The House on Blondo Street

This house is special. A number of years ago, my grandmother, Virginia Petersen, gave me a a trash bag full of beat-up scrapbooks. They were her photos from roughly 1942-1960s. Over the years, when I’ve had time, I have slowly started to piece them back into the correct order. It’s been quite a task. One thing my grandma did, that has been a blessing, was labeling most of the photos. She even took the time to take photos of her homes and write down the addresses! This was a huge stepping stone for this project.

In her scrapbooks, I have pictures from approximately 5 homes. A prominent home featured in the photos was the house on 3322 Blondo Street. Grandma was in her teens when the family moved there. Most of the photos were taken out side in the yard, garden, and by the front porch. My favorites include many scenes of my grandmother standing next to flowers, and prized vegetable plants.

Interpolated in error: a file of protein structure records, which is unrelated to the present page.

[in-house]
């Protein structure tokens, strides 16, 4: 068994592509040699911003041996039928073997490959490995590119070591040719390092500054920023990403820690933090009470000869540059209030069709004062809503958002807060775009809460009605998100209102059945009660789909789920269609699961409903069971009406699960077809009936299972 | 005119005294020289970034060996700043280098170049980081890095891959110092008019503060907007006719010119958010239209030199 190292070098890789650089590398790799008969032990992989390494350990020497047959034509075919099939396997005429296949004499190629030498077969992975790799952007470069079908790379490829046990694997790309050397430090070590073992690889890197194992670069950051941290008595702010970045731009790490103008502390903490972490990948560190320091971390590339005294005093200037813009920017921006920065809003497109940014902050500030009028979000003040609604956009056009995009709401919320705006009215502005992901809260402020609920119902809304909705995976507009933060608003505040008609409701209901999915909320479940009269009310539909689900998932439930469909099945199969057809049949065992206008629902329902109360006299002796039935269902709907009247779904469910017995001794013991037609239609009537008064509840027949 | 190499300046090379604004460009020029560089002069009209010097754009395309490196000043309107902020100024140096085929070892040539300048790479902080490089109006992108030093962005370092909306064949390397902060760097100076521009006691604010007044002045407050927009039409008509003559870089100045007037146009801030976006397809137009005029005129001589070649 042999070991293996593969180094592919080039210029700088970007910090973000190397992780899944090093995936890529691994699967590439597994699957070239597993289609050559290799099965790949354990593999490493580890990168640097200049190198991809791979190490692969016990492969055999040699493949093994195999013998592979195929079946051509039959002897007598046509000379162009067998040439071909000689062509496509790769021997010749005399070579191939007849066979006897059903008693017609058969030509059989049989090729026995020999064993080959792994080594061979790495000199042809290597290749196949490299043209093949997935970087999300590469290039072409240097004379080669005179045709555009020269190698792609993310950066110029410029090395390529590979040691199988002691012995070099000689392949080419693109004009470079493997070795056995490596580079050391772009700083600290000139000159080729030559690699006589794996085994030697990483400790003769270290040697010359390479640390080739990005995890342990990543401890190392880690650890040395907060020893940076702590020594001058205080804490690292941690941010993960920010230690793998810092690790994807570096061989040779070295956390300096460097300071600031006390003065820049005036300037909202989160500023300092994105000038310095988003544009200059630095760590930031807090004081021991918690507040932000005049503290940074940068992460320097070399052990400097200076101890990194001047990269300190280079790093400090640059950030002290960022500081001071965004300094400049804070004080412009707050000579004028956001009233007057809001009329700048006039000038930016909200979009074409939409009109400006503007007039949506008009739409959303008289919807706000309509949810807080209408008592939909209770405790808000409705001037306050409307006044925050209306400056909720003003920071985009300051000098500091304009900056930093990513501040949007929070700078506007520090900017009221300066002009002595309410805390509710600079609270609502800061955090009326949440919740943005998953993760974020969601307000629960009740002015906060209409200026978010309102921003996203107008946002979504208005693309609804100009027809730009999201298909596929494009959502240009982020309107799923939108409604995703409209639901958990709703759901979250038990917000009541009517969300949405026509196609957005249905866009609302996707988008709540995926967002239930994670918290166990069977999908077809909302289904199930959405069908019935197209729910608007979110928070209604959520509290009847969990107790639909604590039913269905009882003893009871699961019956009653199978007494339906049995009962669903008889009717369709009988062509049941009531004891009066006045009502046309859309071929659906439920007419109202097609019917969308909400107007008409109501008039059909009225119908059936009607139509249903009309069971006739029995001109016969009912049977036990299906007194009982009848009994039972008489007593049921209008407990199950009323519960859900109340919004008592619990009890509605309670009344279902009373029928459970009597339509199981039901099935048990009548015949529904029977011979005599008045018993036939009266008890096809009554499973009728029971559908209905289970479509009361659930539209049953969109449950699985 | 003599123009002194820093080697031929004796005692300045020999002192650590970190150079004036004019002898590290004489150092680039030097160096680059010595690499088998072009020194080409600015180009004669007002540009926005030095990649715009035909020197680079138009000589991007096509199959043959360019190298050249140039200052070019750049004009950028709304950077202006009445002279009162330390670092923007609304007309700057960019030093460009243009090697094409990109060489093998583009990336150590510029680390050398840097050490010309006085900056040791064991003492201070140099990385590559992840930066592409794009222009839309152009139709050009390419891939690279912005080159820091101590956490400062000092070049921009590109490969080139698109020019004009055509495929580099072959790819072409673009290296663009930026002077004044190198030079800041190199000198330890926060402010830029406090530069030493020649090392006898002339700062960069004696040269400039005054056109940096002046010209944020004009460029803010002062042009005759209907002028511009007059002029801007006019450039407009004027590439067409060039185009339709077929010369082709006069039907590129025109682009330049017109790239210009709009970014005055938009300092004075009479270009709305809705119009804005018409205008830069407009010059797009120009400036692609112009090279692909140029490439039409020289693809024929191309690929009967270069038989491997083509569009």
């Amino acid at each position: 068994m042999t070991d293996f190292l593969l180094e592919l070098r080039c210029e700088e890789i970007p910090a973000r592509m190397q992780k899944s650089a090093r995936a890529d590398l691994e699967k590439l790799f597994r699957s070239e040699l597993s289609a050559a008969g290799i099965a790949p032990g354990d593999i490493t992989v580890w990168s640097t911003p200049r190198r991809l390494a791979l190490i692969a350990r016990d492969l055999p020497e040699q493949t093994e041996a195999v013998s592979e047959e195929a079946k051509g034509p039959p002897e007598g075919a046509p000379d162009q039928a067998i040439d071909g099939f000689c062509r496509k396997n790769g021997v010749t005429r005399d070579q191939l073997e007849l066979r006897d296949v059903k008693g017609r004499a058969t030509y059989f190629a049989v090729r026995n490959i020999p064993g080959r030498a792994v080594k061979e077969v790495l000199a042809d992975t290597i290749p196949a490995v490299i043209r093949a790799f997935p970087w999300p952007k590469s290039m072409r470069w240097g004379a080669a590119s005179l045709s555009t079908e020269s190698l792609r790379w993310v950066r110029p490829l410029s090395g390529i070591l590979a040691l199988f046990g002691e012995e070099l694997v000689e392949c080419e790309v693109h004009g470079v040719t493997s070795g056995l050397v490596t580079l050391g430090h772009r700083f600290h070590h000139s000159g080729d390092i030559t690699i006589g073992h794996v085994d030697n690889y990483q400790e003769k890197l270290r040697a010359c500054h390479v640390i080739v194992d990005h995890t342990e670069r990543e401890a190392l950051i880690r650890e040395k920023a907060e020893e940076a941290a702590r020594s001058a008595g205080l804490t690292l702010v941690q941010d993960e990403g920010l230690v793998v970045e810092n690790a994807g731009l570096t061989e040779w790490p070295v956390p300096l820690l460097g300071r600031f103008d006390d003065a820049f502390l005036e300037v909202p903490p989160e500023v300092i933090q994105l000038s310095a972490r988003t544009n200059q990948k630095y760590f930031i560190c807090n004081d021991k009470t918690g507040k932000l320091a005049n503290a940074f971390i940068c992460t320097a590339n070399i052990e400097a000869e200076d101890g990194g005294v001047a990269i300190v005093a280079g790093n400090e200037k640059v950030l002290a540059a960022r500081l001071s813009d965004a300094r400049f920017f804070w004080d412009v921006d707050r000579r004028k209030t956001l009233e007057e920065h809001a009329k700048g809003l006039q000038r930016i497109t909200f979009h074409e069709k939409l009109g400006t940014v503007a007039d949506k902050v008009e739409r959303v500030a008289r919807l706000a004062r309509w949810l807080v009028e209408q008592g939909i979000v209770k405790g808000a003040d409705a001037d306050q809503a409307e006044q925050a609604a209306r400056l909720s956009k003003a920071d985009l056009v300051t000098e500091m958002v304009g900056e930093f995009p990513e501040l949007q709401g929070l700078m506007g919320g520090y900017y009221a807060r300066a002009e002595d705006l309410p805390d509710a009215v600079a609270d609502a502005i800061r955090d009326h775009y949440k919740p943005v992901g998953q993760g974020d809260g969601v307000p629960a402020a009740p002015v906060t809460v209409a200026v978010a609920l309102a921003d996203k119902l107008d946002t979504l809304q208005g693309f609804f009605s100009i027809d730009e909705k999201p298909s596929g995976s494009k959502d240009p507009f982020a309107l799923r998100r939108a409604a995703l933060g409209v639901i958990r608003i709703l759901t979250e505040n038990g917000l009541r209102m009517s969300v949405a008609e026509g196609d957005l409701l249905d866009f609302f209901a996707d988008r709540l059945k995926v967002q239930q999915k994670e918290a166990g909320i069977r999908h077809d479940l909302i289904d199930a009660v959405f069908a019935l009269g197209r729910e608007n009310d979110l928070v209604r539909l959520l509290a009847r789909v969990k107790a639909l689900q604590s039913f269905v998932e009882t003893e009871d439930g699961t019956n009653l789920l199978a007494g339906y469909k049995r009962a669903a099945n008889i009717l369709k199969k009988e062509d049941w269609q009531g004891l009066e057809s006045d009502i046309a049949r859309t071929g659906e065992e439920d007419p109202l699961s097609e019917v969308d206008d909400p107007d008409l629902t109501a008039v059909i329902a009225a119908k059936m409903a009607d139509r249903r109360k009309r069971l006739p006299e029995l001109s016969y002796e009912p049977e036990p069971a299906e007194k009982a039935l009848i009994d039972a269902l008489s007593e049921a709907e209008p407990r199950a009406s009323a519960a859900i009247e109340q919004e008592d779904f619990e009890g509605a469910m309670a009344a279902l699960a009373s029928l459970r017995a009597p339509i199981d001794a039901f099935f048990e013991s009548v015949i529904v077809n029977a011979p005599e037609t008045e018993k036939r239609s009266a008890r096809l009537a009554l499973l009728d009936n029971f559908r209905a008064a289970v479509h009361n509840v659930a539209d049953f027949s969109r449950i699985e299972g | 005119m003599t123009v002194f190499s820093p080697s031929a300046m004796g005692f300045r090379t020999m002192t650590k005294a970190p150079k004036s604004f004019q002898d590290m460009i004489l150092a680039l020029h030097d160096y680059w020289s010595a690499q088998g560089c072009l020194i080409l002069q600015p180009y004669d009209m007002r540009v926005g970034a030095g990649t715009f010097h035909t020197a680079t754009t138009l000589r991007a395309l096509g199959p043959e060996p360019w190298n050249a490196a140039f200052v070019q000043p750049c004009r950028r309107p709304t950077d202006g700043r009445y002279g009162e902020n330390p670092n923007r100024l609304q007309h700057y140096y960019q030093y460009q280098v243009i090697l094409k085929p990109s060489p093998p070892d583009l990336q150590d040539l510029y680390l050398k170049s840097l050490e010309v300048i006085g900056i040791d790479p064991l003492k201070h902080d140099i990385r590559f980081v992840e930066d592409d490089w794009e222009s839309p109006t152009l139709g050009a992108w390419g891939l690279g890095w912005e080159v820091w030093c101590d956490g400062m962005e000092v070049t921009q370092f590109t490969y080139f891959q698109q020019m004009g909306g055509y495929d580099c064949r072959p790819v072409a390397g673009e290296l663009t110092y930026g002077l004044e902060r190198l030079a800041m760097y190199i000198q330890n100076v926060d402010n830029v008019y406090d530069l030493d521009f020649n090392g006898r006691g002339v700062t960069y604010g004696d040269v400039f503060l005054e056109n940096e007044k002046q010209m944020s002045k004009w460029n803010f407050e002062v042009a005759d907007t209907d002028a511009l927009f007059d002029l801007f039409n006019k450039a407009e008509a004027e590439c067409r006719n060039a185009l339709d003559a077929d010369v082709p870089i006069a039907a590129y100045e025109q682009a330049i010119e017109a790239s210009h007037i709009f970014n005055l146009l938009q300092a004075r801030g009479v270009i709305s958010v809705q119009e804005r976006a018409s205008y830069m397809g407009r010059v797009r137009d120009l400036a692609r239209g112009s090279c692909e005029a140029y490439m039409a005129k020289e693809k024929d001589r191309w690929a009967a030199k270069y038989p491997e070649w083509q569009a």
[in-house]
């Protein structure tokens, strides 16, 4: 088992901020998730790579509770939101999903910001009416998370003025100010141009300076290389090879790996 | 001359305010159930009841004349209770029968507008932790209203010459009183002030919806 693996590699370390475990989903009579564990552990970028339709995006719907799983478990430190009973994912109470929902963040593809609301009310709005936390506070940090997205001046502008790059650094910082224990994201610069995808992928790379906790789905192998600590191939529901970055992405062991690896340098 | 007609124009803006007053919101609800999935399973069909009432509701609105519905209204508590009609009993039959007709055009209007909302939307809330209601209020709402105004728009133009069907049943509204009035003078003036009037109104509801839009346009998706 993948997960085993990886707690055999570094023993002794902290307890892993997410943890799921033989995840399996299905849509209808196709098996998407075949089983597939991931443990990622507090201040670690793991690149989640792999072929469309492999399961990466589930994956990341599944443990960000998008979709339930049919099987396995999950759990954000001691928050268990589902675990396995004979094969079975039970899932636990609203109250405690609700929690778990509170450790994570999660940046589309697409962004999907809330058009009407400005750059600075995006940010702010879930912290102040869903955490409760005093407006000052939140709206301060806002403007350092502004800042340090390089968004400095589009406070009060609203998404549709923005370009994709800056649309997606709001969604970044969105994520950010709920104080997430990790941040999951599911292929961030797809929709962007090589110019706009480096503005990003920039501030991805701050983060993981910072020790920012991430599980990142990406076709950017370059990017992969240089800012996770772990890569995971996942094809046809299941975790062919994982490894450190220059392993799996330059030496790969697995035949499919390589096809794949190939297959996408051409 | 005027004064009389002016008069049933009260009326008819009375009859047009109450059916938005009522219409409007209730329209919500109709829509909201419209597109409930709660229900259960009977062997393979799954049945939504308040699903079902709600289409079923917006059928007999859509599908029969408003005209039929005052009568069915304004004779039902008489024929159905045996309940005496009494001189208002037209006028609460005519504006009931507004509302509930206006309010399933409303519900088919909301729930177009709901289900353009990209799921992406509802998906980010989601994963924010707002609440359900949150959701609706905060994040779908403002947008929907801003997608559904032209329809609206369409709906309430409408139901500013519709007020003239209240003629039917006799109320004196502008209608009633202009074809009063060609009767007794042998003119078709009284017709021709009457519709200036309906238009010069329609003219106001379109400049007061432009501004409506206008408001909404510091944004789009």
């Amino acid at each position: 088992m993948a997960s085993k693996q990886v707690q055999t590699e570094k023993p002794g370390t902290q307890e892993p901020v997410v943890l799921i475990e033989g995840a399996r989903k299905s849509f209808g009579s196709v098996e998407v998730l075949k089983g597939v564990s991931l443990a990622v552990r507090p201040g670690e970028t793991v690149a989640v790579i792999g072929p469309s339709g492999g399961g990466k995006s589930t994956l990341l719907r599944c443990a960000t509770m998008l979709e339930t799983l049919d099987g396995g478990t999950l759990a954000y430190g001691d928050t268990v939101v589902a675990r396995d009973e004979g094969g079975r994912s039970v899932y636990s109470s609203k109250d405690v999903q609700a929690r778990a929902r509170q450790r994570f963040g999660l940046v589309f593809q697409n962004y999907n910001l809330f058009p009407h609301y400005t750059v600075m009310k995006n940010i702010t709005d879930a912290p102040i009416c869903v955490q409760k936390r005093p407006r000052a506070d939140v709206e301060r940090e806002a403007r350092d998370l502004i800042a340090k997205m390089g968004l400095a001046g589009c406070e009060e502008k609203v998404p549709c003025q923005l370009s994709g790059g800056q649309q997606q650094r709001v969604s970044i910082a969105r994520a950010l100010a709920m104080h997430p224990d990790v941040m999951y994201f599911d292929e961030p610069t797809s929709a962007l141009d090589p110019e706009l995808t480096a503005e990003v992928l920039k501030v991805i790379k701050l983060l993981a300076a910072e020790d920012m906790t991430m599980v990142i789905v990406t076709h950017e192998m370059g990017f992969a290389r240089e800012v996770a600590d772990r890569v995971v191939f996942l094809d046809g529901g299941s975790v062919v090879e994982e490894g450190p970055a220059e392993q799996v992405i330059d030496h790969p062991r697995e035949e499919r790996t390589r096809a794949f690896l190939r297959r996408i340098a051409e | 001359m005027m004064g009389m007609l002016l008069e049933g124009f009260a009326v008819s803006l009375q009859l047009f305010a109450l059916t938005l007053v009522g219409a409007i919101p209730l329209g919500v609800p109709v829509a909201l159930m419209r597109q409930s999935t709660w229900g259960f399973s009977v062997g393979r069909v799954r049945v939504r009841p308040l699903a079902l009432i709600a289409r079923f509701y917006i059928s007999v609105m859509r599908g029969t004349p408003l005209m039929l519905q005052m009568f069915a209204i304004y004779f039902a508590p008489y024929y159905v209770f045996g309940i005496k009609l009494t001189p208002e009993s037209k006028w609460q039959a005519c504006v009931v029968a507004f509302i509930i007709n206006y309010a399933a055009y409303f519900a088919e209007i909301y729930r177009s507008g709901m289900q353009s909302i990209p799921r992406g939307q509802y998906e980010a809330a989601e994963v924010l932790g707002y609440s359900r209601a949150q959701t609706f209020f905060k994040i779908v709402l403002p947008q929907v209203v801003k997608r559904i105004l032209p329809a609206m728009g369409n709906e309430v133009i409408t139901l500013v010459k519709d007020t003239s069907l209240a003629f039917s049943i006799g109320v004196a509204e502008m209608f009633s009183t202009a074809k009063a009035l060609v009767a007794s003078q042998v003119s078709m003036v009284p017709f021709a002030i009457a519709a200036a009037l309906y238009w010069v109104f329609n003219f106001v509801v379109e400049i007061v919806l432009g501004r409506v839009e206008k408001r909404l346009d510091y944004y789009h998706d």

This home in many ways has been the epicenter of my “grow your roots” project. Sadly, the home itself no longer exists. When I started researching this property, I truly hoped something remained. After extensive, Google Earth investigations, I determined there was indeed no house there. But! Something did catch my eye in “street view” image of the lot. A little tiny sign that read “Community Garden Coming Soon.” My heart skipped a beat. Was this true? I felt a bit of warmth come over me thinking how my Grandma Pete and Great Grandma Hanson would probably love this.  Sure enough, I did some more searching and came across a city plan that included the address in a neighborhood plan. It was listed as a site to become a community garden. I was so excited.

The Prospect Hill neighborhood, as it’s called, has seen some better days and is looking for revival. The City of Omaha has taken on the challenge by building community gardens. I contacted the city department of development and planning and was put in touch with someone close to the project. She confirmed that the lot was used as a temporary community garden, but that a nearby church had bought the lot and a house was being rebuilt on the site. The fate of the house and property seemed fitting, even if there is absolutely nothing left of its original life.

The fate of this house is likely the fate of many of my ancestral homes. In many ways it is sad to see nothing remain, but it is also interesting to see its evolution. At least I have some photos!

3322 Blondo Street has an interesting past. Like all my projects, I take it back to the patent holder.


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